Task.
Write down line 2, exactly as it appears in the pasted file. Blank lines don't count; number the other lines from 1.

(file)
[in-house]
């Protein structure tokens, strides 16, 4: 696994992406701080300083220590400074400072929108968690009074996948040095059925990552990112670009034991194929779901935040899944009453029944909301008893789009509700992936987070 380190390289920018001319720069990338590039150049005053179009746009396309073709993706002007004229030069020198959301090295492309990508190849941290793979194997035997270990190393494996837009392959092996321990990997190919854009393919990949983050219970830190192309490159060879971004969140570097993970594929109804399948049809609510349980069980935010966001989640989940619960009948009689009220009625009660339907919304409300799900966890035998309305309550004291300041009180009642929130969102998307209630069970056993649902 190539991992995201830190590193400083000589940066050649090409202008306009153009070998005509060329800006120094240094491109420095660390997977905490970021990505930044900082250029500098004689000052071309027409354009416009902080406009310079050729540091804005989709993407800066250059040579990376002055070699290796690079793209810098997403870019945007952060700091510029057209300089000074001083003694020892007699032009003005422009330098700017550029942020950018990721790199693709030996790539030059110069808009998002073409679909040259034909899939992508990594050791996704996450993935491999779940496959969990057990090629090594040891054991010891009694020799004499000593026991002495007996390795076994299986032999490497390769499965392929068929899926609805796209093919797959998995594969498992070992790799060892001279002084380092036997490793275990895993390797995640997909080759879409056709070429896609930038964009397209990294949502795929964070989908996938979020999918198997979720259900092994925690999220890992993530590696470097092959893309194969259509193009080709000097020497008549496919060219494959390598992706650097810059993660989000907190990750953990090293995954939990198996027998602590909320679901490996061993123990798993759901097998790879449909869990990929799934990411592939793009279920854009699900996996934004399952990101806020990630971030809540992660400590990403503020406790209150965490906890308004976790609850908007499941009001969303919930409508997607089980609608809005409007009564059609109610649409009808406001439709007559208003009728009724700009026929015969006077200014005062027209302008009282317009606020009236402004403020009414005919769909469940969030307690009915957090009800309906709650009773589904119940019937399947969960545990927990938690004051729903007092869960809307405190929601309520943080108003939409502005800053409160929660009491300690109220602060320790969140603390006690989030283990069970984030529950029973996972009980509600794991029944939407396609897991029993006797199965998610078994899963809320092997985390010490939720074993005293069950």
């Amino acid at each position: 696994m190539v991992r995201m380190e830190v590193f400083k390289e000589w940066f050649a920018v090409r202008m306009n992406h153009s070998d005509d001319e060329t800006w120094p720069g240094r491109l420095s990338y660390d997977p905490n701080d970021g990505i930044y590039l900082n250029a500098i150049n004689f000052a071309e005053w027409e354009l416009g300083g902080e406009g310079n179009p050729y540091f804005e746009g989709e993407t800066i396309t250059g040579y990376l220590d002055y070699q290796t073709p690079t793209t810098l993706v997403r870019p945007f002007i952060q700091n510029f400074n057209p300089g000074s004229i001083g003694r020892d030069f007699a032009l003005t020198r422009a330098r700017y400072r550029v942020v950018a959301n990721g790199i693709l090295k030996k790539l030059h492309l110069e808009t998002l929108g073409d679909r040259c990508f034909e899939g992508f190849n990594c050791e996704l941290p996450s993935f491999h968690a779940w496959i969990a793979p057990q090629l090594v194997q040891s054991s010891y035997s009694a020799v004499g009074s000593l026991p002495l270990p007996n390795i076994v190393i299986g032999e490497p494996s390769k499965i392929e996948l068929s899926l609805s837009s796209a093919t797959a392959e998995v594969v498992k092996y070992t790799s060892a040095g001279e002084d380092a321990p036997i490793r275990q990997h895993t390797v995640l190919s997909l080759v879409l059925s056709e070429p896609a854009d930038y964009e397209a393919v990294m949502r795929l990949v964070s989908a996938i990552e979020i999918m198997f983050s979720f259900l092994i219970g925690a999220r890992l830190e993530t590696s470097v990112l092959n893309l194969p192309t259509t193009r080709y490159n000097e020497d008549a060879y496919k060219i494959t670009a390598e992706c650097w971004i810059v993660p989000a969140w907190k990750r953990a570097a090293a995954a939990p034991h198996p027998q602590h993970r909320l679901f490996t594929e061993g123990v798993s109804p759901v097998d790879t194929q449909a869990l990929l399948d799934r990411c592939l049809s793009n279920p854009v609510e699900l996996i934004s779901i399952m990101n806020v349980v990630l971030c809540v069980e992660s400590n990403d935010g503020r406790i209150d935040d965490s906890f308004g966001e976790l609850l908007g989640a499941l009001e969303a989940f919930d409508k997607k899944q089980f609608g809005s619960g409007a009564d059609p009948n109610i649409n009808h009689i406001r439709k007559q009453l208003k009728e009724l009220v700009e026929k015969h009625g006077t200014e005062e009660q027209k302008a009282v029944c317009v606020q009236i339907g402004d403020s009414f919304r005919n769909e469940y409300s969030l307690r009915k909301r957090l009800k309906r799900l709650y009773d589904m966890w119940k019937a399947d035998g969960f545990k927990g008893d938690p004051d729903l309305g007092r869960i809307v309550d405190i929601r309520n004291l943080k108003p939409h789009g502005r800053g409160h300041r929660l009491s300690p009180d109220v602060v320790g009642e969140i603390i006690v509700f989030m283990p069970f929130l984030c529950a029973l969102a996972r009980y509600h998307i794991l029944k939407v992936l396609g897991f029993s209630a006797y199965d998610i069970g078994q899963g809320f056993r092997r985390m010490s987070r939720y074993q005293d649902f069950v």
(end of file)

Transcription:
């Protein structure tokens, strides 16, 4: 696994992406701080300083220590400074400072929108968690009074996948040095059925990552990112670009034991194929779901935040899944009453029944909301008893789009509700992936987070 380190390289920018001319720069990338590039150049005053179009746009396309073709993706002007004229030069020198959301090295492309990508190849941290793979194997035997270990190393494996837009392959092996321990990997190919854009393919990949983050219970830190192309490159060879971004969140570097993970594929109804399948049809609510349980069980935010966001989640989940619960009948009689009220009625009660339907919304409300799900966890035998309305309550004291300041009180009642929130969102998307209630069970056993649902 190539991992995201830190590193400083000589940066050649090409202008306009153009070998005509060329800006120094240094491109420095660390997977905490970021990505930044900082250029500098004689000052071309027409354009416009902080406009310079050729540091804005989709993407800066250059040579990376002055070699290796690079793209810098997403870019945007952060700091510029057209300089000074001083003694020892007699032009003005422009330098700017550029942020950018990721790199693709030996790539030059110069808009998002073409679909040259034909899939992508990594050791996704996450993935491999779940496959969990057990090629090594040891054991010891009694020799004499000593026991002495007996390795076994299986032999490497390769499965392929068929899926609805796209093919797959998995594969498992070992790799060892001279002084380092036997490793275990895993390797995640997909080759879409056709070429896609930038964009397209990294949502795929964070989908996938979020999918198997979720259900092994925690999220890992993530590696470097092959893309194969259509193009080709000097020497008549496919060219494959390598992706650097810059993660989000907190990750953990090293995954939990198996027998602590909320679901490996061993123990798993759901097998790879449909869990990929799934990411592939793009279920854009699900996996934004399952990101806020990630971030809540992660400590990403503020406790209150965490906890308004976790609850908007499941009001969303919930409508997607089980609608809005409007009564059609109610649409009808406001439709007559208003009728009724700009026929015969006077200014005062027209302008009282317009606020009236402004403020009414005919769909469940969030307690009915957090009800309906709650009773589904119940019937399947969960545990927990938690004051729903007092869960809307405190929601309520943080108003939409502005800053409160929660009491300690109220602060320790969140603390006690989030283990069970984030529950029973996972009980509600794991029944939407396609897991029993006797199965998610078994899963809320092997985390010490939720074993005293069950």